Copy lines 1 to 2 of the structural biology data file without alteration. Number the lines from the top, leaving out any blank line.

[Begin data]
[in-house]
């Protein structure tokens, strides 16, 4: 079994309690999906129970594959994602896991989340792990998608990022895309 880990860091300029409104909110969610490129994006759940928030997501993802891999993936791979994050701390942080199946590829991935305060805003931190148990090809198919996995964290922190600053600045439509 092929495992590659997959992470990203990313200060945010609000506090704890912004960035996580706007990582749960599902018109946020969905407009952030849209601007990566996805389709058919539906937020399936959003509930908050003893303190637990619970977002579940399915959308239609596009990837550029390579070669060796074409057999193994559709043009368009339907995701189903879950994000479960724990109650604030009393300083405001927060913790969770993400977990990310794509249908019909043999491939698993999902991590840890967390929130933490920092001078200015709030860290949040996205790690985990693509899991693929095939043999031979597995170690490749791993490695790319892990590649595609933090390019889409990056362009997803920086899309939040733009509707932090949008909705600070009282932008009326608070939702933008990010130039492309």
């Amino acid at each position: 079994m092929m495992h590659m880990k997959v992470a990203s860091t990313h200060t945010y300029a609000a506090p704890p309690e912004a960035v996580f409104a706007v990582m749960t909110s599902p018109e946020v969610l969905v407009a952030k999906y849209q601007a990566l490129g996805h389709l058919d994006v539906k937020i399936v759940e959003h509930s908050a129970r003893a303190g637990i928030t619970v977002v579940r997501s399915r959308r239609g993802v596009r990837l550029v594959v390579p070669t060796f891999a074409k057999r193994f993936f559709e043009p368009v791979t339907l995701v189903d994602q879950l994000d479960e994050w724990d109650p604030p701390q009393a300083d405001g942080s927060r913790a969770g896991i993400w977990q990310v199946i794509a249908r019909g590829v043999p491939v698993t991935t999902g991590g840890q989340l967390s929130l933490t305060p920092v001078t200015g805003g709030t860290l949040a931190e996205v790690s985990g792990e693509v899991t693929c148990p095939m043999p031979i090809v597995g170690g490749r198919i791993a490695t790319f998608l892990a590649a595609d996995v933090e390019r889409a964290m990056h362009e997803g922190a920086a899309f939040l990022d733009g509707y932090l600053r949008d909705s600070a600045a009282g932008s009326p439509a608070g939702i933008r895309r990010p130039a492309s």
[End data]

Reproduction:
[in-house]
């Protein structure tokens, strides 16, 4: 079994309690999906129970594959994602896991989340792990998608990022895309 880990860091300029409104909110969610490129994006759940928030997501993802891999993936791979994050701390942080199946590829991935305060805003931190148990090809198919996995964290922190600053600045439509 092929495992590659997959992470990203990313200060945010609000506090704890912004960035996580706007990582749960599902018109946020969905407009952030849209601007990566996805389709058919539906937020399936959003509930908050003893303190637990619970977002579940399915959308239609596009990837550029390579070669060796074409057999193994559709043009368009339907995701189903879950994000479960724990109650604030009393300083405001927060913790969770993400977990990310794509249908019909043999491939698993999902991590840890967390929130933490920092001078200015709030860290949040996205790690985990693509899991693929095939043999031979597995170690490749791993490695790319892990590649595609933090390019889409990056362009997803920086899309939040733009509707932090949008909705600070009282932008009326608070939702933008990010130039492309």